2014, R, 96 mins.
2014, R, 96 mins.
Seth Rogen as Mac Radner / Rose Byrne as Kelly Radner / Zac Efron as Teddy Sanders / Dave Franco as Pete / Ike Barinholtz as Jimmy / Halston Sage as Brooke / Christopher Mintz-Plasse as Scoonie / Lisa Kudrow as Carol Gladstone / Hannibal Buress as Officer Watkins / Jason Mantzoukas as Dr. Theodorakis
Directed by Nicholas Stoller / Written by Andrew J. Cohen and Brendan O'Brien
What NEIGHBORS does is not entirely novel (gee, yet another frat house/party comedy and one about warring neighbors to boot) and it’s almost impossible to reflect on the film without pondering past examples of the genre, such as ANIMAL HOUSE and OLD SCHOOL.
what the film lacks in brazen originality it more than makes up for it in
terms of its high and consistent laugh quotient and for the freshness of
its approach to the otherwise generic material. Yes,
NEIGHBORS is a go-for-broke and never-look-back frat comedy of unrelenting
lewdness, but it also has legitimately interesting things to say about the
perils of getting older and starting a family while desperately trying to
relate to a younger generation. That,
and it willfully and cheerfully bucks genre conventions at every turn with
its characters, which gives the film a spark of audacious spontaneity
that it needs.
director Nicolas Stoller really knows how to maneuver around this type of
material, having helmed such improvisational comedic gems like FORGETTING
SARAH MARSHALL and GET HIM
TO THE GREEK, both of which delivered large laughs while having a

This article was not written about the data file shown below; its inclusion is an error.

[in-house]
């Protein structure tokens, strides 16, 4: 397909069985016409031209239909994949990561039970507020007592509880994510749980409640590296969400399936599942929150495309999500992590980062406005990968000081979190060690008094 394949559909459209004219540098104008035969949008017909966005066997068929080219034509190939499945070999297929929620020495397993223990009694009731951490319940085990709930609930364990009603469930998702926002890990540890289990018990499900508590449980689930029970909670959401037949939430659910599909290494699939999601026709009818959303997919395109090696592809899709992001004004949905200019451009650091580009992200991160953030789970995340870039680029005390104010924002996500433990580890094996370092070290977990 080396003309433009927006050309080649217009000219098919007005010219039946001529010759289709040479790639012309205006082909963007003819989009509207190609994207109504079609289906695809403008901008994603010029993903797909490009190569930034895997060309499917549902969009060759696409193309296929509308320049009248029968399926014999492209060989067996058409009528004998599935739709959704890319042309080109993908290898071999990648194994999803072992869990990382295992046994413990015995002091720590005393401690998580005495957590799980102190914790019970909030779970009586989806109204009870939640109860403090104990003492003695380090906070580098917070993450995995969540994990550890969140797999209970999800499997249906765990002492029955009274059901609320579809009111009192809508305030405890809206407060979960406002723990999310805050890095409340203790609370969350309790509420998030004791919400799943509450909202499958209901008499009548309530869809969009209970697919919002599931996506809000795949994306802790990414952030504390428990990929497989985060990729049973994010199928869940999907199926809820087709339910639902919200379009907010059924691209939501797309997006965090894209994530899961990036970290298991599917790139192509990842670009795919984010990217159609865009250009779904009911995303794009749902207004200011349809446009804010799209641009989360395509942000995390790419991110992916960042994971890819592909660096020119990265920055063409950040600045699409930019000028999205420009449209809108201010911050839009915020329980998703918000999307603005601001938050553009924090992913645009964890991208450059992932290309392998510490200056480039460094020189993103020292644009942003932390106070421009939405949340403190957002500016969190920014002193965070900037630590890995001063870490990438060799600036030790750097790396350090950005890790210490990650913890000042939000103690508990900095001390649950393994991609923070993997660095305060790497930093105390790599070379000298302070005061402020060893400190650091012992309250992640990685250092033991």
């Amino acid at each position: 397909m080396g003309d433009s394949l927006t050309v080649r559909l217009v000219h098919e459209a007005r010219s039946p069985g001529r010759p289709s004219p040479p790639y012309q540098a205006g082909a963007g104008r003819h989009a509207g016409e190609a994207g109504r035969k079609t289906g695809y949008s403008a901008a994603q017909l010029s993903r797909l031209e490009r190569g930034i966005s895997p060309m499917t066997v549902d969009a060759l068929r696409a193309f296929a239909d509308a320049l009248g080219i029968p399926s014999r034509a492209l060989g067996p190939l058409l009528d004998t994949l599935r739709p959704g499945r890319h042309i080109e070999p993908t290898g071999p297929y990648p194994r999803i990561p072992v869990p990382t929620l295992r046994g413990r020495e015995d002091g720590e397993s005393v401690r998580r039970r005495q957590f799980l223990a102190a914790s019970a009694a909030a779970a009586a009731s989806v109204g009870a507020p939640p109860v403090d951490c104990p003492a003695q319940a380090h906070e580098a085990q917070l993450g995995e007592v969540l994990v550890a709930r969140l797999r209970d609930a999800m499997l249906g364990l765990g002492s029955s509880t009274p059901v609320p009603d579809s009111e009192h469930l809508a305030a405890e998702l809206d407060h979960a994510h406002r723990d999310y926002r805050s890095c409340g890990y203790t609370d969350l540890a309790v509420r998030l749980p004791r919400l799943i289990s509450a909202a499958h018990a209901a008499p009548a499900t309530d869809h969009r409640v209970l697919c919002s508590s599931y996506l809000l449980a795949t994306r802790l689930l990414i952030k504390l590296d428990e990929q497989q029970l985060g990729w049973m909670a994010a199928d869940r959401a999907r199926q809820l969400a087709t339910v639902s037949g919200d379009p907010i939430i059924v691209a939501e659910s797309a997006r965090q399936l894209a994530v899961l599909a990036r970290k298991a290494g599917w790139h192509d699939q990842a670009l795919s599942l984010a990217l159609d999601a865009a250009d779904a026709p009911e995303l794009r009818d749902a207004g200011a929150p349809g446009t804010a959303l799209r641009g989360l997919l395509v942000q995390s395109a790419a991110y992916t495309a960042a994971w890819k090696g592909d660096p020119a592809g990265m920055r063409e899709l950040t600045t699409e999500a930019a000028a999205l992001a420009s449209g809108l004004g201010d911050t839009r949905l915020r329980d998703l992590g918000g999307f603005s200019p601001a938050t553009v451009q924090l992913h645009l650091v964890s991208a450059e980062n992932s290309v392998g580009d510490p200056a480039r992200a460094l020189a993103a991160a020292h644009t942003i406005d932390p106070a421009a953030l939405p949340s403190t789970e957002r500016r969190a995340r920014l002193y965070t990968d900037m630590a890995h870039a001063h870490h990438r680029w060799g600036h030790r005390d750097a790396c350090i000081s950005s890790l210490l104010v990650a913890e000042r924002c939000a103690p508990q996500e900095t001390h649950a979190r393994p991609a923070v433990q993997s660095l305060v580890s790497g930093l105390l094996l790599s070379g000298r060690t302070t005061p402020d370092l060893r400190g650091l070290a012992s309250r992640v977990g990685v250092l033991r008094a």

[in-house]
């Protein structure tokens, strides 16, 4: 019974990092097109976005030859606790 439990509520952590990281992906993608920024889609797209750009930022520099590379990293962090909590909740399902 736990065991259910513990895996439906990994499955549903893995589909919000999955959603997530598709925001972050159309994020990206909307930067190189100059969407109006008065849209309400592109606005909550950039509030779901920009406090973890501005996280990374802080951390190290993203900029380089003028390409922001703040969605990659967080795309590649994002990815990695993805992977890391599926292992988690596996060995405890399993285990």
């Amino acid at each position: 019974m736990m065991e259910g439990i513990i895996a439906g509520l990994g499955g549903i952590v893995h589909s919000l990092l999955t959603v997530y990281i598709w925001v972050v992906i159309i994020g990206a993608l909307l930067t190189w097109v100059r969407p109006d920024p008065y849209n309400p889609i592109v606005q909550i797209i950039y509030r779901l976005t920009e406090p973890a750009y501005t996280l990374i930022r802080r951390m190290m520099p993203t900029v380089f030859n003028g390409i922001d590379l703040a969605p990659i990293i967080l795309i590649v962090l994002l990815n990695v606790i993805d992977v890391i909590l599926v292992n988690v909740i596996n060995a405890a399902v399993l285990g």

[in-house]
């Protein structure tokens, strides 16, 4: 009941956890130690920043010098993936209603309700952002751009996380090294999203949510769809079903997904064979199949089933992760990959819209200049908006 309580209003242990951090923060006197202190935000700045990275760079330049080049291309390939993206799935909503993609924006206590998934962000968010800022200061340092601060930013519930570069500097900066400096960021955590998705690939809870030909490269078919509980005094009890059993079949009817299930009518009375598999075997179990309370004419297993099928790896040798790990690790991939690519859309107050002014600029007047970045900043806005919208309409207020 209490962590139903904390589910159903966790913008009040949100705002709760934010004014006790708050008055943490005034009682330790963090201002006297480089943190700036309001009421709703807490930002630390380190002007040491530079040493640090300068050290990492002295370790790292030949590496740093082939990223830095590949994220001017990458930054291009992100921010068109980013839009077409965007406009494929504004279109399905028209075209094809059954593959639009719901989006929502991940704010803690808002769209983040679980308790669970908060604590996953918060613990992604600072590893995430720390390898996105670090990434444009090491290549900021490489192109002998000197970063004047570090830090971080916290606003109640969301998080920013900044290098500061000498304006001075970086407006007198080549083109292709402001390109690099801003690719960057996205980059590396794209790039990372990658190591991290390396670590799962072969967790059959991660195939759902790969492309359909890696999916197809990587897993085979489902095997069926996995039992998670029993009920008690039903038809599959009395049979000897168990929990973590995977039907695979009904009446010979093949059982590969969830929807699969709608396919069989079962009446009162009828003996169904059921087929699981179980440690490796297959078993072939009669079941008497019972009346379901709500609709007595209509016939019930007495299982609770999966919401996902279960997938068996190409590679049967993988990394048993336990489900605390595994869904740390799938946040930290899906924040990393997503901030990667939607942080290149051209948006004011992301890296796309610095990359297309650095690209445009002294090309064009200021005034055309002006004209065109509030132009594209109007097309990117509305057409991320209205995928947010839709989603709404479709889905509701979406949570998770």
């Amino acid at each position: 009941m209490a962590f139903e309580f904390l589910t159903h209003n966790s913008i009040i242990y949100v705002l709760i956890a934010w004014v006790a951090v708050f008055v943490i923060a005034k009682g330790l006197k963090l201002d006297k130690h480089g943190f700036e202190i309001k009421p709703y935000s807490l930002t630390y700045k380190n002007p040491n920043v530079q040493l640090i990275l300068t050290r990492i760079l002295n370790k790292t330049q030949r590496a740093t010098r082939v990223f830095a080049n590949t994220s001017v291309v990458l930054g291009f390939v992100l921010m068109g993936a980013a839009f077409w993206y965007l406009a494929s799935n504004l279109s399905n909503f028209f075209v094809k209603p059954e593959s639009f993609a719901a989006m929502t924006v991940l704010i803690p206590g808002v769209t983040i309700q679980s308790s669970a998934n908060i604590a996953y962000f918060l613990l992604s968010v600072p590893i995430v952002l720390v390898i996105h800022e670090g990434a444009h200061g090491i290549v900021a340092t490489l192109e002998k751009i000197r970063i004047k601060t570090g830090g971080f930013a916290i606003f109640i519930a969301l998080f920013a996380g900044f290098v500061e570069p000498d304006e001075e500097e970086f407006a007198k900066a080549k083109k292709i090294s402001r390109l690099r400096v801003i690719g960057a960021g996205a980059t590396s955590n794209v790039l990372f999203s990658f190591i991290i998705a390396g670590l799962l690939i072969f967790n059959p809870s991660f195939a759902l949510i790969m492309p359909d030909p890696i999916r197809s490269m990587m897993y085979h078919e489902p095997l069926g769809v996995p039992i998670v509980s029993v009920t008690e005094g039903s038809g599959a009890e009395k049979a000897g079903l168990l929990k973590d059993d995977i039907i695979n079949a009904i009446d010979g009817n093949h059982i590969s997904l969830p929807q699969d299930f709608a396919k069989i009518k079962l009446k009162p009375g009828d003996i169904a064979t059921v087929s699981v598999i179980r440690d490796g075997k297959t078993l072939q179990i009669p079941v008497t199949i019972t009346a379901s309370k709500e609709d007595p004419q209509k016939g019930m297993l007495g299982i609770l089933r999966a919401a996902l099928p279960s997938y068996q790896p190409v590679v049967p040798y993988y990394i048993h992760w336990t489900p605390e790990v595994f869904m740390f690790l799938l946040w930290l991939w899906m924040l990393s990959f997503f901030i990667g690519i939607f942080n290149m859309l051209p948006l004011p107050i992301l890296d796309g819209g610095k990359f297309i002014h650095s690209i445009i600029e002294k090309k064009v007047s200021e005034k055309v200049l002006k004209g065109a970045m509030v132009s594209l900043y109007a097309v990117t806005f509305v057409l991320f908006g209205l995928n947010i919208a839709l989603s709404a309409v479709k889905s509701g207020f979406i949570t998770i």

wonderfully free-wheeling and loose approach; you never really knew where they were going, which is a tough act
to pull off when comedies are concerned.
NEIGHBORS’s initial setup seems routine and paint-by-numbers, but
the more it nimbly progresses the more unruly and unpredictable it
becomes. The impeccably well
matched Seth Rogen and Rose Byrne play Mac and Kelly Radner, a couple in
their thirties that have partaking in two of the biggest
responsibilities of adulthood: parenthood and owning a home.
They are relatively content and truly love their new baby
daughter, but gone are the days of youthful freedom.
Going out is next to impossible for them, seeing as their
insecurity over leaving their infant with a sitter plagues them, and even
having fun on the home front becomes trickier.
An introductory scene showing the difficulties of having sex while
their child is in the vicinity starts the film’s hysterical - yet
painfully truthful - tone.